Key responsibilities of a local board member
Local board members make decisions on local issues like playgrounds and sporting facilities and help build strong communities. They also:
- develop and adopt local board plans
- engage with local community
- propose local bylaws and local targeted rates.
Local board members may also take on responsibility for a particular area or portfolio, such as events or parks.
They may be asked to sit on local board committees such as funding committees.
See About local boards for more information about local board functions.
A day in the life of a local board member
In a typical day, a local board member might:
- attend the local board's monthly meeting (See recordings of Māngere-Ōtāhuhu Local Board meetings)
- meet with council employees to discuss plans for a local playground
- respond to media queries
- attend the monthly meeting of a residents' association
- engage with members of the public at a local library.
On any given day, they might also be:
- reading and preparing for the upcoming week's meetings
- voting in various decision-making meetings and committees
- engaging with the public to hear their views
- attending events like public meetings, school prize giving, citizenship ceremonies or the opening of a new park or cycleway
- representing the council at cultural events like Matariki, Chinese New Year or Diwali
- taking part in community activities like a working bee for a local stream regeneration project.
Skills and qualities that make a successful elected member
Being an elected member and representing the views of Aucklanders requires a lot of preparation, flexibility and prioritisation to manage time effectively.
Local board members are expected to read agendas, minutes, plans, reports, submissions, advice, recommendations and various other materials.
Local board members often work outside of normal working hours, at night and on weekends.
Local board members are in the public eye as a part of their role, and will be called upon to speak publicly at meetings and events, and give comments to media on certain issues.
Local board members need to be able to listen to, relate to and empathise with the people they represent, and feed Aucklanders' views into their decision-making.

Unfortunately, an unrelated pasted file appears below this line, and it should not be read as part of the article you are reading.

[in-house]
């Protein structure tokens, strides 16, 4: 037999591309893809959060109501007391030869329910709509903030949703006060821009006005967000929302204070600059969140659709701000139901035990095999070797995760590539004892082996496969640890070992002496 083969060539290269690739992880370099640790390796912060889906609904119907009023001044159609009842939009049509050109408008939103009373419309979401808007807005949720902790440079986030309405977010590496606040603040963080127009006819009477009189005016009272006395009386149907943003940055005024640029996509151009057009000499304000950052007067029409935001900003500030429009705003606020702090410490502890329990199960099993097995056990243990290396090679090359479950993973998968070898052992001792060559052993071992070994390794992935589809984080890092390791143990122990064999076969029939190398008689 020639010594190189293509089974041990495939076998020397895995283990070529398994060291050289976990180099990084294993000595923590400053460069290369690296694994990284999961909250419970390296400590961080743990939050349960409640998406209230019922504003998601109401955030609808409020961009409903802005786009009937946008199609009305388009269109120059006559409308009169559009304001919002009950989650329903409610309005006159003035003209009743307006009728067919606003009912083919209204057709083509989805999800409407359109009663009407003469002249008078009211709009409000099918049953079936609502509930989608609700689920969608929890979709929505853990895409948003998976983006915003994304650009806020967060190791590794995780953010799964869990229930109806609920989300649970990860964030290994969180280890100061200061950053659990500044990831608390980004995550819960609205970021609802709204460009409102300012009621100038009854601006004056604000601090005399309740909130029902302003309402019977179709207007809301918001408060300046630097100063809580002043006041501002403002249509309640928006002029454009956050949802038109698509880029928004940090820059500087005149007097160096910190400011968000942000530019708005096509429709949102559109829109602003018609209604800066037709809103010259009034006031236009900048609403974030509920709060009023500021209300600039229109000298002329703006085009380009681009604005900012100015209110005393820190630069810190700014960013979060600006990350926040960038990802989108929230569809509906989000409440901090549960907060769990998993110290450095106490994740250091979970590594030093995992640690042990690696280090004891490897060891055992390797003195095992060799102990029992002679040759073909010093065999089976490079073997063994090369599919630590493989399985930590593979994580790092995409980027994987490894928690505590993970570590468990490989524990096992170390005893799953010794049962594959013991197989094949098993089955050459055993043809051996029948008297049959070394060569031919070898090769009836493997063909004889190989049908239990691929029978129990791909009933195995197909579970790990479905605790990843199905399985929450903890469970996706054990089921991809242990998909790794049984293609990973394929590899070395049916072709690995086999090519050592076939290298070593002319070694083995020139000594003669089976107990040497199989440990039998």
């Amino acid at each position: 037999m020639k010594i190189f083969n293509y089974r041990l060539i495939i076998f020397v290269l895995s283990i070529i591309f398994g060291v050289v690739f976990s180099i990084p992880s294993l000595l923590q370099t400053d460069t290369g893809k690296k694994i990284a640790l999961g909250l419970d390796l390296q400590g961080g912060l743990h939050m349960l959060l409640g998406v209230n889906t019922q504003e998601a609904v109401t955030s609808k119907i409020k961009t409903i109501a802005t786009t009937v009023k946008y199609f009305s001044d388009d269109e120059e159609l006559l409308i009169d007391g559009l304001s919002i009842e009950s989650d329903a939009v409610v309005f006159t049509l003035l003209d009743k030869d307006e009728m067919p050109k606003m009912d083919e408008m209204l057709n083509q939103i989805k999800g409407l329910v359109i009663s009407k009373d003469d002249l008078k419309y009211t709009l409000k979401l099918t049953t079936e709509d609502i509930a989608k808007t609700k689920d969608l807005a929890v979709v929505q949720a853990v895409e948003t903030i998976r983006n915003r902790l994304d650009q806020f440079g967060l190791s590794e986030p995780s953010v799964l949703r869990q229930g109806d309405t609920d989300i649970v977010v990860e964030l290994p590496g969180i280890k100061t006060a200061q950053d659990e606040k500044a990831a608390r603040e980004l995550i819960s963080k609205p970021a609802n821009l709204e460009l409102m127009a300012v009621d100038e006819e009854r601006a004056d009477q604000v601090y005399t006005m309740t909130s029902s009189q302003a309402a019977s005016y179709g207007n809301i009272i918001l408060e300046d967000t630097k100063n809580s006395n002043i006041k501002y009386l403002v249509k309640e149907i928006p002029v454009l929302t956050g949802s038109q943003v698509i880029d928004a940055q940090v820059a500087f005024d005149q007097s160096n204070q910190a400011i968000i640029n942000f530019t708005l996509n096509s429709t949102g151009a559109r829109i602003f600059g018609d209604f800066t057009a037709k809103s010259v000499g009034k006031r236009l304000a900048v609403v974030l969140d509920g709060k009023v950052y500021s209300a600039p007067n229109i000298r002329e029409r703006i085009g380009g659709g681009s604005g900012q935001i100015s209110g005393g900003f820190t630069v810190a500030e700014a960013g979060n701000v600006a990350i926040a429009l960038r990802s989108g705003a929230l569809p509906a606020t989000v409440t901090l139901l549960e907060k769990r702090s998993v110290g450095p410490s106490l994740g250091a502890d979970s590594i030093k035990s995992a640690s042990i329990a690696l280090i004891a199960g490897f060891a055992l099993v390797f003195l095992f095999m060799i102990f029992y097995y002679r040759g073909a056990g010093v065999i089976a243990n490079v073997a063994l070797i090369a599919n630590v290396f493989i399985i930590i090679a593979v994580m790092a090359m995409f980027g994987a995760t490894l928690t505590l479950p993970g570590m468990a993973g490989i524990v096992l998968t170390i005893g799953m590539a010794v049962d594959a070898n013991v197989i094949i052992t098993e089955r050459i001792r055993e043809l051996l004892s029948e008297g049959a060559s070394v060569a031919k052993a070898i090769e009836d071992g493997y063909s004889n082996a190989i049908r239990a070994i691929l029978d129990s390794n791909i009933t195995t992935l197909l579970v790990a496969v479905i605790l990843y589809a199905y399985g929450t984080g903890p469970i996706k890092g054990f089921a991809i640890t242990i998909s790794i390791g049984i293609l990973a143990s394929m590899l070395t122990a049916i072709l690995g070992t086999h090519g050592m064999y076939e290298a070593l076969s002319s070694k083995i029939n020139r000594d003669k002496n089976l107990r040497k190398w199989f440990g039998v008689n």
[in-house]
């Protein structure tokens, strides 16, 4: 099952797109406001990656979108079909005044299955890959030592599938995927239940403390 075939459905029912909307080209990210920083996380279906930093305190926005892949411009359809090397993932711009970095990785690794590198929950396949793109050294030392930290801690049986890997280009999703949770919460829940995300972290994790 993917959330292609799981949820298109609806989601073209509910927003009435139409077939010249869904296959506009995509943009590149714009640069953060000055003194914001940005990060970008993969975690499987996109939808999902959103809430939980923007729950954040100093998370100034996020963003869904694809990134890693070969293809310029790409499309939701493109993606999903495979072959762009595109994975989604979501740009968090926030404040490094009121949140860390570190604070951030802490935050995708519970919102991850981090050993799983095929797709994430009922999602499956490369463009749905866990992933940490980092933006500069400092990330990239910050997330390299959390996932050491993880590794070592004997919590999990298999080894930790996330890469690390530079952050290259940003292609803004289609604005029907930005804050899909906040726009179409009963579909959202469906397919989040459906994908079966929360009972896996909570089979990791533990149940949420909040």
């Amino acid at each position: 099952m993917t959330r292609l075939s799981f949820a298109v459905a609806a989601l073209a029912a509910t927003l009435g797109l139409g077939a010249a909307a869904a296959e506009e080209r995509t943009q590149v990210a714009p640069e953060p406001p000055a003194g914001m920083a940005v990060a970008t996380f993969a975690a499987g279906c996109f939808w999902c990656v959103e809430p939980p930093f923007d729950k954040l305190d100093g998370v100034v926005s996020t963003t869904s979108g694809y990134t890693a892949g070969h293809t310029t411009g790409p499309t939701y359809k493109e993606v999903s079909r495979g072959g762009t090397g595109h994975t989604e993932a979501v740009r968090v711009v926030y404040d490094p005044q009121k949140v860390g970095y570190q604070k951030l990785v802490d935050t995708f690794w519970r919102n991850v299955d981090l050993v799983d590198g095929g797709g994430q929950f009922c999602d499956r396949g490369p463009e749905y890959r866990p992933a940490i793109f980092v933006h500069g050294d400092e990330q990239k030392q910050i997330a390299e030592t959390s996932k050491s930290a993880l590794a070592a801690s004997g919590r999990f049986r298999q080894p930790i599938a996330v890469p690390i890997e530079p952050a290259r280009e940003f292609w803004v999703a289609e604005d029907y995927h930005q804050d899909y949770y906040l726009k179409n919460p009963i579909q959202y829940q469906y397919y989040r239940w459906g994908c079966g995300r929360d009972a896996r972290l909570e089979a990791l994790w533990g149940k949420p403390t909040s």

Local board members should be able to confidently communicate views and opinions when speaking publicly and when engaging with the public.
A large portion of the role will involve technology, so they should know how to use email, Skype, a smartphone, and a computer or tablet.
Strategic thinking and decision-making
Local board members will need to draw from a range of sources when making decisions - advice from staff, community views and their own experience.
They will need to be able to balance conflicting views, consider the financial and long-term consequences of decisions, and keep an open mind.
They also need to understand how the governing body and local boards work, to get an idea of what decisions they may be able to influence.
As a part of the role, local board members will need to build and maintain productive relationships and networks.
They should be willing to respectfully engage with a wide range of people from different cultures and disciplines, including community members and council employees.
Te Tiriti o Waitangi / The Treaty of Waitangi
We are committed to meeting our responsibilities under Te Tiriti o Waitangi / The Treaty of Waitangi, and our broader statutory obligations to Māori.
Knowledge of tikanga Māori is helpful to all elected members.
The Remuneration Authority issues a determination for the remuneration of elected members each year on 30 June.
The annual salary rates 2020/2021 for the Albert-Eden Local Board can be found on the Elected members remuneration page.
Elected members' code of conduct
For expectations of being an elected member, see the Elected members' code of conduct.